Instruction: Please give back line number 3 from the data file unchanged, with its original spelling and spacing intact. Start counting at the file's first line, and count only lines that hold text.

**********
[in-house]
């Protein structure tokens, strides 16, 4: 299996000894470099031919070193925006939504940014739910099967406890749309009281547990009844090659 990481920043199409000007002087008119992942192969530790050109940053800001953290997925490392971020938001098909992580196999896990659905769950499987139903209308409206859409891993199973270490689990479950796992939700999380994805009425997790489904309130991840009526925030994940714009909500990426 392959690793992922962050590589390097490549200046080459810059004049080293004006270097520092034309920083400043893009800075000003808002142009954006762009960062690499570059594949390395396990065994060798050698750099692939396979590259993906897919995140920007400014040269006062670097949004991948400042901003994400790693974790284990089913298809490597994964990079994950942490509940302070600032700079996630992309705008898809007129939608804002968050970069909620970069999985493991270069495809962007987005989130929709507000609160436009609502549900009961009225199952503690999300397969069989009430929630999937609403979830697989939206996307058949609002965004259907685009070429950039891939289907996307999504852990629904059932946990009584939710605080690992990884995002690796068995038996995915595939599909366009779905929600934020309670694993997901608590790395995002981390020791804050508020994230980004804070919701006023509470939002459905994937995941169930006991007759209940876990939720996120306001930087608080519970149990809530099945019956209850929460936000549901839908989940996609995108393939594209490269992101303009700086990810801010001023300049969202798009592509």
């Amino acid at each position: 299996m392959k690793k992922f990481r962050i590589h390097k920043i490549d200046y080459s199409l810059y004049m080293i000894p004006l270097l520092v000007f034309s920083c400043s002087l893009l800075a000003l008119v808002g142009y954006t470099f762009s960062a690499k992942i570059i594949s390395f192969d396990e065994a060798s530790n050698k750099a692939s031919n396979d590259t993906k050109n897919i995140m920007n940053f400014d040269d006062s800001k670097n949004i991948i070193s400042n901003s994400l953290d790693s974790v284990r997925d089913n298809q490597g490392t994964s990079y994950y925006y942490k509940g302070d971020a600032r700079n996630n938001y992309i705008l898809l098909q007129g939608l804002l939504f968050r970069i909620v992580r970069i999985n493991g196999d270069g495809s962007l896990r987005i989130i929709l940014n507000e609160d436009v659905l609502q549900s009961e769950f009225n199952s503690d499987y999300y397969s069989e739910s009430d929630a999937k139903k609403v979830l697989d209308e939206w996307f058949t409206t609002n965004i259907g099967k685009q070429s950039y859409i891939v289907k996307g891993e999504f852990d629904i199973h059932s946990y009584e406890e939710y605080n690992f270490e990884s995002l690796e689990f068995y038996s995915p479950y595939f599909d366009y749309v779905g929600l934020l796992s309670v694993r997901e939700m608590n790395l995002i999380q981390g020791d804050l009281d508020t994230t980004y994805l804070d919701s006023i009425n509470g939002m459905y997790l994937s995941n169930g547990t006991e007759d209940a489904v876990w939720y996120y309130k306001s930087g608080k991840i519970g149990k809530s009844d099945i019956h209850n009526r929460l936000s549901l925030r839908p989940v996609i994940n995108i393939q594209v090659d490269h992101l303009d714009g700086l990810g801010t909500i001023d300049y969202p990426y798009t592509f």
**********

């Amino acid at each position: 299996m392959k690793k992922f990481r962050i590589h390097k920043i490549d200046y080459s199409l810059y004049m080293i000894p004006l270097l520092v000007f034309s920083c400043s002087l893009l800075a000003l008119v808002g142009y954006t470099f762009s960062a690499k992942i570059i594949s390395f192969d396990e065994a060798s530790n050698k750099a692939s031919n396979d590259t993906k050109n897919i995140m920007n940053f400014d040269d006062s800001k670097n949004i991948i070193s400042n901003s994400l953290d790693s974790v284990r997925d089913n298809q490597g490392t994964s990079y994950y925006y942490k509940g302070d971020a600032r700079n996630n938001y992309i705008l898809l098909q007129g939608l804002l939504f968050r970069i909620v992580r970069i999985n493991g196999d270069g495809s962007l896990r987005i989130i929709l940014n507000e609160d436009v659905l609502q549900s009961e769950f009225n199952s503690d499987y999300y397969s069989e739910s009430d929630a999937k139903k609403v979830l697989d209308e939206w996307f058949t409206t609002n965004i259907g099967k685009q070429s950039y859409i891939v289907k996307g891993e999504f852990d629904i199973h059932s946990y009584e406890e939710y605080n690992f270490e990884s995002l690796e689990f068995y038996s995915p479950y595939f599909d366009y749309v779905g929600l934020l796992s309670v694993r997901e939700m608590n790395l995002i999380q981390g020791d804050l009281d508020t994230t980004y994805l804070d919701s006023i009425n509470g939002m459905y997790l994937s995941n169930g547990t006991e007759d209940a489904v876990w939720y996120y309130k306001s930087g608080k991840i519970g149990k809530s009844d099945i019956h209850n009526r929460l936000s549901l925030r839908p989940v996609i994940n995108i393939q594209v090659d490269h992101l303009d714009g700086l990810g801010t909500i001023d300049y969202p990426y798009t592509f």